Neuroscience outside the laboratory
New methods and technologies for understanding brain function can reveal insights about learning in real-world environments
April 27, 2017
Social dynamics, or the ways humans interact in groups and influence each other's behavior, play a major role in how people learn. But scientists studying learning using traditional laboratory methods often strip away these important dynamics when seeking to answer specific questions about brain function.
A study just published in Current Biology and funded by the National Science Foundation (NSF) presents a promising method to assess brain activity in an environment where social dynamics can also be measured and assessed: the classroom.
Over the course of a semester, a team of neuroscientists monitored high school students and teachers who wore portable electroencephalogram (EEG) headsets during class lessons. The students and teachers participated in lectures and discussions, and watched instructional videos.
Using this new method, the scientists found that synchronized brain activity among students in a classroom was a good predictor of their focus, social connectedness and overall classroom engagement.
"Human brains have evolved in a social context -- that is, our brains are designed to learn through complex social interactions," says lead author Suzanne Dikker, a research scientist at New York University's department of psychology and Utrecht University in the Netherlands. "Yet much learning and education research has focused on individual experience.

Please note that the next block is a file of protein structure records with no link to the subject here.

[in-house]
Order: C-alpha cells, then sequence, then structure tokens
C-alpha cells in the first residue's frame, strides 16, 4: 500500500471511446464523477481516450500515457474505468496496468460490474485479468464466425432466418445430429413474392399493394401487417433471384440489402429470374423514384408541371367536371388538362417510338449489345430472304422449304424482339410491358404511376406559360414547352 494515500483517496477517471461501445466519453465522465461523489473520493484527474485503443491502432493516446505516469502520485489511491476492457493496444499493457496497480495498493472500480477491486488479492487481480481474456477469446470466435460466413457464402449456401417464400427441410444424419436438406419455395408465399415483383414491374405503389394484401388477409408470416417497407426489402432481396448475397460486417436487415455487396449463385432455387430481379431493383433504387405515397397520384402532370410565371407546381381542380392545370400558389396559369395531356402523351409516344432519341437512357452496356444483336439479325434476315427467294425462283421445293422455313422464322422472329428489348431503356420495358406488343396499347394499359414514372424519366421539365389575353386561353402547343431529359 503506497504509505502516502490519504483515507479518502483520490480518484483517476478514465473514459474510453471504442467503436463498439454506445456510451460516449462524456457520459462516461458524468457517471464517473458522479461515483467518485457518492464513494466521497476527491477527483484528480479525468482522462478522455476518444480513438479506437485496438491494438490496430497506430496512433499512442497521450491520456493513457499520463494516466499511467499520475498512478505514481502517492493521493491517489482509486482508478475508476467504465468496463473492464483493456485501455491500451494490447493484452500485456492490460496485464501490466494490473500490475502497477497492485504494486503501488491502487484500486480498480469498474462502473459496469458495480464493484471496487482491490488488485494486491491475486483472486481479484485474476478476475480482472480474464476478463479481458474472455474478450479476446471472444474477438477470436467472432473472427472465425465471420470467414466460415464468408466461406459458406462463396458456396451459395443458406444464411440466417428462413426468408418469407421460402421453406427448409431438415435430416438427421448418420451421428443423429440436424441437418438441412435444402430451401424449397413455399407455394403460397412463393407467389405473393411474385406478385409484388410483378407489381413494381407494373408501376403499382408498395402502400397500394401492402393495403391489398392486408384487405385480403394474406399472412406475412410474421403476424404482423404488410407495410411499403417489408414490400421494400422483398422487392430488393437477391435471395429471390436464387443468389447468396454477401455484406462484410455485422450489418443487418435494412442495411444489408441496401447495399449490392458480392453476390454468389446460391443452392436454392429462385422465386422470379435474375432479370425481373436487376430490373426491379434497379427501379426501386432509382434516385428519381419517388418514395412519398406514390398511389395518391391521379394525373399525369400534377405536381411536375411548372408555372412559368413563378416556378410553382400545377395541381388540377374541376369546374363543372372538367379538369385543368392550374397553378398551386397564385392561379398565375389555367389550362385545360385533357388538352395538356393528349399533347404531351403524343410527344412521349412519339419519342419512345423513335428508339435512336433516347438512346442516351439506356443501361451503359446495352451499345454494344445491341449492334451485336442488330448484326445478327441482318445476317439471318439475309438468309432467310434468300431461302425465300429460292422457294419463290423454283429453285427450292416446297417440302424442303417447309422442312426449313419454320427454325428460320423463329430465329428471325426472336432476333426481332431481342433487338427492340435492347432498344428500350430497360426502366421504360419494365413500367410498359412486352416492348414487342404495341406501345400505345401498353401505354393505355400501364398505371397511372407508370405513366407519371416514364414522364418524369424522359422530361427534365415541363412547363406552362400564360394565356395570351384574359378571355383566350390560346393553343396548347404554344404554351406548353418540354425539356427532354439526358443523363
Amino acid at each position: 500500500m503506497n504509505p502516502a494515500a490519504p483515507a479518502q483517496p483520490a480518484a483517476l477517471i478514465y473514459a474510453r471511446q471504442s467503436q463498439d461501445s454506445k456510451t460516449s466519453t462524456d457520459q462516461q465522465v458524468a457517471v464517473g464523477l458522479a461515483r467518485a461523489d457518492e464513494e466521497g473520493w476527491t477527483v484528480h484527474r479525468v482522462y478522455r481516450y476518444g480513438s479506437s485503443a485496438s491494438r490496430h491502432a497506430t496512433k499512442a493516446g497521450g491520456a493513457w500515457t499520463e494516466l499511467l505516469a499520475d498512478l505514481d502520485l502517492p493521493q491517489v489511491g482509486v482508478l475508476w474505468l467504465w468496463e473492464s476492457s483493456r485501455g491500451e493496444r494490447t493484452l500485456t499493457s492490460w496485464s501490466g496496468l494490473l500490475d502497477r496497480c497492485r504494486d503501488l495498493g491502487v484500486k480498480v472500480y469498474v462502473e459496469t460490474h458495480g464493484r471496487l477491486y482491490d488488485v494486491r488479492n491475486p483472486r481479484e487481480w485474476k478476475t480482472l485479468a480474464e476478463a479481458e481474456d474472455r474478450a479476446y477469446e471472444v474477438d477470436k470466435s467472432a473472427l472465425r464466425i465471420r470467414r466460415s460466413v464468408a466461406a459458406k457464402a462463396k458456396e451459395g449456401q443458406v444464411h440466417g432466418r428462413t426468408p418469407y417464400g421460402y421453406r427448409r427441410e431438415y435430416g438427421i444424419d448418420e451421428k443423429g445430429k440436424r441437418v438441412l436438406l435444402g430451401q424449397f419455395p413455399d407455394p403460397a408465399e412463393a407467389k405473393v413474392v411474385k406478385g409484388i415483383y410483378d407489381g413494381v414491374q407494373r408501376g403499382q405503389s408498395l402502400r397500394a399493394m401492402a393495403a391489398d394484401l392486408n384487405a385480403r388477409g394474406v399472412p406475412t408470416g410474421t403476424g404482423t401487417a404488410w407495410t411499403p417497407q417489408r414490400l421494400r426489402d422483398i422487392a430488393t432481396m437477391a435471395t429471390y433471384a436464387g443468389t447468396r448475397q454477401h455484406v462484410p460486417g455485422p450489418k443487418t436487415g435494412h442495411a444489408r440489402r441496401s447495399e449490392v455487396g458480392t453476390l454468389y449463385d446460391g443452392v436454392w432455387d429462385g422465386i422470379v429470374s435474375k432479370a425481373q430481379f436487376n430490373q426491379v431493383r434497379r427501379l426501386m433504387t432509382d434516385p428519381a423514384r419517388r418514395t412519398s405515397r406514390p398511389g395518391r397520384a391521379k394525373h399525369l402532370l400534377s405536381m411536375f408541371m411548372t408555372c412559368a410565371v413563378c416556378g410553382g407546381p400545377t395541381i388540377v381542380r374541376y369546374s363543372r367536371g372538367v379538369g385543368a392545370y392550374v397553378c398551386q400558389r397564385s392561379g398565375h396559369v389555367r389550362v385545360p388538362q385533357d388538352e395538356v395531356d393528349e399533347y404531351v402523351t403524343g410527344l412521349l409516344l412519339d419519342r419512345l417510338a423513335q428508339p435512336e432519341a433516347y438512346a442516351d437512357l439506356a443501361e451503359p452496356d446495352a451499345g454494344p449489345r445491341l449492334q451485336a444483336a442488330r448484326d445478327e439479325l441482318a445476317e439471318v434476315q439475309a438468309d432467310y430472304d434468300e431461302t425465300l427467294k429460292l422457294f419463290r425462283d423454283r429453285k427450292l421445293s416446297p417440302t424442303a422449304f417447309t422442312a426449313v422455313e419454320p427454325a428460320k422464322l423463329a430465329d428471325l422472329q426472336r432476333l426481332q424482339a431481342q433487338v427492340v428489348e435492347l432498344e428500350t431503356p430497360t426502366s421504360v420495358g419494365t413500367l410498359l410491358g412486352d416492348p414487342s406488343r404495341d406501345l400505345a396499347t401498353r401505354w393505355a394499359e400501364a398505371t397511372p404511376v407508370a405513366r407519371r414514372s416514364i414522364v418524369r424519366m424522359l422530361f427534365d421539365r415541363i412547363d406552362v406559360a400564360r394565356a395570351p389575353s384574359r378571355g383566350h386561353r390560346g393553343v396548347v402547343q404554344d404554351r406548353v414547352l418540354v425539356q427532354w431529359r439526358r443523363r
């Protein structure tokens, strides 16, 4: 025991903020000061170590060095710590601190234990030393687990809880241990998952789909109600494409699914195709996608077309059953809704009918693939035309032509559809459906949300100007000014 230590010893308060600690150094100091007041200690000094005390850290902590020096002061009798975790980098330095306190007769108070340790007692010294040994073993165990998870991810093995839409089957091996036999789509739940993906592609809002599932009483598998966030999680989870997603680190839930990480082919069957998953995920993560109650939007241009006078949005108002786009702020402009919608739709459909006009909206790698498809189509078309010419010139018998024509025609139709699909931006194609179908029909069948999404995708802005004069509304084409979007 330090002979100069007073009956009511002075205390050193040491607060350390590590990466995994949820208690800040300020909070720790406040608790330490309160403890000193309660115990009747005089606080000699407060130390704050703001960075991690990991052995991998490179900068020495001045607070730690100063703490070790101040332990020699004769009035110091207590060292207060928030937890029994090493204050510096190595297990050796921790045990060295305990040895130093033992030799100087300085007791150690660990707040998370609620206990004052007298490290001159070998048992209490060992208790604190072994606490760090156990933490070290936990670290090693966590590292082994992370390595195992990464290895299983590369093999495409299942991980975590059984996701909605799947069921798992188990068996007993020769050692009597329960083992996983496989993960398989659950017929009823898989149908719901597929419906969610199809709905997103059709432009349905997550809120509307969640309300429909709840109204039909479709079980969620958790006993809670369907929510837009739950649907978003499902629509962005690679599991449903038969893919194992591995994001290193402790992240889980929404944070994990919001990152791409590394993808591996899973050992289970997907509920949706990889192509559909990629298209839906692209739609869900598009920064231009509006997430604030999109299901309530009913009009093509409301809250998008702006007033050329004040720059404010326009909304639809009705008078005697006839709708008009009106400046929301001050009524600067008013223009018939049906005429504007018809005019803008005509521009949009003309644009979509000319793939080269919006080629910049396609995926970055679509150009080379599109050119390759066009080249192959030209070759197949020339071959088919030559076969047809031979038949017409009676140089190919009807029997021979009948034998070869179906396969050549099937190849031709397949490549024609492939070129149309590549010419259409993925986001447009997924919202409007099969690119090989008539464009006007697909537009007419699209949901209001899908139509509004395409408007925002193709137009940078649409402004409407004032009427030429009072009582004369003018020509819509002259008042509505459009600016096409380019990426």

Using portable EEG technology and methods of analysis developed by University of Florida scientists Lu Wan and Mingzhou Ding, the research team was able "to ask important questions about learning in real-time and in a social environment, in this case, an actual high school classroom," Dikker said. NSF has also provided support for Ding's work.
The new study measured paired-student interactions, interactions across the group as a whole and interactions between individual students and the rest of the group. The degree to which students' brainwaves aligned predicted both their levels of engagement in the classroom activity and their social connectedness.
"These findings have implications for education researchers who might want to know what teaching techniques increase engagement and for basic neuroscientists who want to unpack the neural, psychological and social processes underlying learning," says senior author David Poeppel, professor of psychology at New York University and director of the Max Planck Institute for Empirical Aesthetics in Frankfurt.
This work is part of the NSF BRAIN Initiative, a portfolio of supported research that is developing a better understanding of the many complex aspects of brain function through targeted, cross-disciplinary investments in research, technology and workforce development. More information on NSF investments in fundamental brain research are available at the NSF BRAIN Initiative website.-- Stanley Dambroski, NSF (703) 292-7728 email@example.com
-- Madeline Beal, NSF (703) 292-5338 firstname.lastname@example.org
New York University